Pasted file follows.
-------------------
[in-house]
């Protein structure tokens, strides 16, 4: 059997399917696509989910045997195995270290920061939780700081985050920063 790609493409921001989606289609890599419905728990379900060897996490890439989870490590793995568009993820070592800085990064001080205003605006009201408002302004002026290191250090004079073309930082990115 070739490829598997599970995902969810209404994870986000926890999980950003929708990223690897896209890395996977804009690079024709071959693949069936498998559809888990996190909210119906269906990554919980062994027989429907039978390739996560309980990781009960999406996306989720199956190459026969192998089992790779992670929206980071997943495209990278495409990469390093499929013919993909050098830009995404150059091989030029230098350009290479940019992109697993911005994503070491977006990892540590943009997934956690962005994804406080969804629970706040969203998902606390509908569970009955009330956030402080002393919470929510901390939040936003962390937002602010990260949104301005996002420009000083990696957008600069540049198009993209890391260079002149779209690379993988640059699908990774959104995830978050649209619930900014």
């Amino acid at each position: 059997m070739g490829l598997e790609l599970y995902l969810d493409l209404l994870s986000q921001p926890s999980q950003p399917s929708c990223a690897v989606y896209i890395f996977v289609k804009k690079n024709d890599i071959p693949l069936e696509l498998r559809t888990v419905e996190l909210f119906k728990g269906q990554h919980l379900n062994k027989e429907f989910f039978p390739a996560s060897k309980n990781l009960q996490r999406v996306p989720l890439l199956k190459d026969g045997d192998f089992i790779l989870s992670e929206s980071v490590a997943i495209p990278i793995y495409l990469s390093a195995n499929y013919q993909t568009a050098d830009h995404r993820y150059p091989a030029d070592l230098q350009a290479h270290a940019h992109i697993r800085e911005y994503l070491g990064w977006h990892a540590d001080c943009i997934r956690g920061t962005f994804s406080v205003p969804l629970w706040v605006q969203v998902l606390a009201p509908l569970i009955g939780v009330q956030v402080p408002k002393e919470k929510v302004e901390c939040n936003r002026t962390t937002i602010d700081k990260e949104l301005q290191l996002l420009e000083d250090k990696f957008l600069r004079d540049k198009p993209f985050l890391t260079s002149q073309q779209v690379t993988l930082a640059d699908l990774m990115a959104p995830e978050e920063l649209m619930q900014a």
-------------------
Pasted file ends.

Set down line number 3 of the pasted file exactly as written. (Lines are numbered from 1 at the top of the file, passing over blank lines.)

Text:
């Amino acid at each position: 059997m070739g490829l598997e790609l599970y995902l969810d493409l209404l994870s986000q921001p926890s999980q950003p399917s929708c990223a690897v989606y896209i890395f996977v289609k804009k690079n024709d890599i071959p693949l069936e696509l498998r559809t888990v419905e996190l909210f119906k728990g269906q990554h919980l379900n062994k027989e429907f989910f039978p390739a996560s060897k309980n990781l009960q996490r999406v996306p989720l890439l199956k190459d026969g045997d192998f089992i790779l989870s992670e929206s980071v490590a997943i495209p990278i793995y495409l990469s390093a195995n499929y013919q993909t568009a050098d830009h995404r993820y150059p091989a030029d070592l230098q350009a290479h270290a940019h992109i697993r800085e911005y994503l070491g990064w977006h990892a540590d001080c943009i997934r956690g920061t962005f994804s406080v205003p969804l629970w706040v605006q969203v998902l606390a009201p509908l569970i009955g939780v009330q956030v402080p408002k002393e919470k929510v302004e901390c939040n936003r002026t962390t937002i602010d700081k990260e949104l301005q290191l996002l420009e000083d250090k990696f957008l600069r004079d540049k198009p993209f985050l890391t260079s002149q073309q779209v690379t993988l930082a640059d699908l990774m990115a959104p995830e978050e920063l649209m619930q900014a």